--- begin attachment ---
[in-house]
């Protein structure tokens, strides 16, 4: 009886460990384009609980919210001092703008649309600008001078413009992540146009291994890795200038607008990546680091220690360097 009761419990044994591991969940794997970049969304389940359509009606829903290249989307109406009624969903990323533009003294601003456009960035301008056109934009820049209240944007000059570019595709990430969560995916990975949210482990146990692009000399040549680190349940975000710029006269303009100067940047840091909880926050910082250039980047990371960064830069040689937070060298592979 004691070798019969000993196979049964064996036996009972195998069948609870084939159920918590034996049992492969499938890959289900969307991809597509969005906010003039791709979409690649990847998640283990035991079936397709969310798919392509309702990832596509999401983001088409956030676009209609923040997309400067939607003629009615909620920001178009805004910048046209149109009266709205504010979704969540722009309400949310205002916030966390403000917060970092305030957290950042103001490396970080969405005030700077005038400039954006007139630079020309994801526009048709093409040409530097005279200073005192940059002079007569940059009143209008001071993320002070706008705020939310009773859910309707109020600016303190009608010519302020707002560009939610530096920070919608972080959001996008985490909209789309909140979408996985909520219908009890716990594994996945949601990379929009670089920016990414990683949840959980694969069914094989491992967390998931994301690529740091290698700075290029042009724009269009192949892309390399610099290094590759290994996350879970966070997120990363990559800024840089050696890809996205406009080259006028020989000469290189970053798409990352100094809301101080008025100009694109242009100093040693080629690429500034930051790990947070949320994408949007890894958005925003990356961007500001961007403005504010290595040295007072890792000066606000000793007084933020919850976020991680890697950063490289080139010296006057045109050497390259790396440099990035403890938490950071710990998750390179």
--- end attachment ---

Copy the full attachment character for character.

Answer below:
[in-house]
């Protein structure tokens, strides 16, 4: 009886460990384009609980919210001092703008649309600008001078413009992540146009291994890795200038607008990546680091220690360097 009761419990044994591991969940794997970049969304389940359509009606829903290249989307109406009624969903990323533009003294601003456009960035301008056109934009820049209240944007000059570019595709990430969560995916990975949210482990146990692009000399040549680190349940975000710029006269303009100067940047840091909880926050910082250039980047990371960064830069040689937070060298592979 004691070798019969000993196979049964064996036996009972195998069948609870084939159920918590034996049992492969499938890959289900969307991809597509969005906010003039791709979409690649990847998640283990035991079936397709969310798919392509309702990832596509999401983001088409956030676009209609923040997309400067939607003629009615909620920001178009805004910048046209149109009266709205504010979704969540722009309400949310205002916030966390403000917060970092305030957290950042103001490396970080969405005030700077005038400039954006007139630079020309994801526009048709093409040409530097005279200073005192940059002079007569940059009143209008001071993320002070706008705020939310009773859910309707109020600016303190009608010519302020707002560009939610530096920070919608972080959001996008985490909209789309909140979408996985909520219908009890716990594994996945949601990379929009670089920016990414990683949840959980694969069914094989491992967390998931994301690529740091290698700075290029042009724009269009192949892309390399610099290094590759290994996350879970966070997120990363990559800024840089050696890809996205406009080259006028020989000469290189970053798409990352100094809301101080008025100009694109242009100093040693080629690429500034930051790990947070949320994408949007890894958005925003990356961007500001961007403005504010290595040295007072890792000066606000000793007084933020919850976020991680890697950063490289080139010296006057045109050497390259790396440099990035403890938490950071710990998750390179």